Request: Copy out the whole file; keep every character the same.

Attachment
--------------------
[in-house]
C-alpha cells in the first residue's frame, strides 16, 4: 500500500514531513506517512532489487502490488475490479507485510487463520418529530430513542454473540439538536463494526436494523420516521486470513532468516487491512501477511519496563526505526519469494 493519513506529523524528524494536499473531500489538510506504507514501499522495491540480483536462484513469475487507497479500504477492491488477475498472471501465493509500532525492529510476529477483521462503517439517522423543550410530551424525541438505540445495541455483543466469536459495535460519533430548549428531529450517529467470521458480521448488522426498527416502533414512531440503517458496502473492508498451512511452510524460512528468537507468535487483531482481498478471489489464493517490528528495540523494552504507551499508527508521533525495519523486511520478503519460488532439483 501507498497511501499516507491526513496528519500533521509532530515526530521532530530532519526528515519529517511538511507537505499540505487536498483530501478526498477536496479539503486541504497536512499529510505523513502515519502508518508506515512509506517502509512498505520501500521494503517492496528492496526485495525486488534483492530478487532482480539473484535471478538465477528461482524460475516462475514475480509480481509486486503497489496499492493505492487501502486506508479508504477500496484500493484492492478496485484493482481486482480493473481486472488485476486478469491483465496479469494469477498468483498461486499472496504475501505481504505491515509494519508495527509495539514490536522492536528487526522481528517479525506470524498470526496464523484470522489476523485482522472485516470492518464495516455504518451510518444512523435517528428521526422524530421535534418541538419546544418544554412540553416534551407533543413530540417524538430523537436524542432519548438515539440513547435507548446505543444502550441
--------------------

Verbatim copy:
[in-house]
C-alpha cells in the first residue's frame, strides 16, 4: 500500500514531513506517512532489487502490488475490479507485510487463520418529530430513542454473540439538536463494526436494523420516521486470513532468516487491512501477511519496563526505526519469494 493519513506529523524528524494536499473531500489538510506504507514501499522495491540480483536462484513469475487507497479500504477492491488477475498472471501465493509500532525492529510476529477483521462503517439517522423543550410530551424525541438505540445495541455483543466469536459495535460519533430548549428531529450517529467470521458480521448488522426498527416502533414512531440503517458496502473492508498451512511452510524460512528468537507468535487483531482481498478471489489464493517490528528495540523494552504507551499508527508521533525495519523486511520478503519460488532439483 501507498497511501499516507491526513496528519500533521509532530515526530521532530530532519526528515519529517511538511507537505499540505487536498483530501478526498477536496479539503486541504497536512499529510505523513502515519502508518508506515512509506517502509512498505520501500521494503517492496528492496526485495525486488534483492530478487532482480539473484535471478538465477528461482524460475516462475514475480509480481509486486503497489496499492493505492487501502486506508479508504477500496484500493484492492478496485484493482481486482480493473481486472488485476486478469491483465496479469494469477498468483498461486499472496504475501505481504505491515509494519508495527509495539514490536522492536528487526522481528517479525506470524498470526496464523484470522489476523485482522472485516470492518464495516455504518451510518444512523435517528428521526422524530421535534418541538419546544418544554412540553416534551407533543413530540417524538430523537436524542432519548438515539440513547435507548446505543444502550441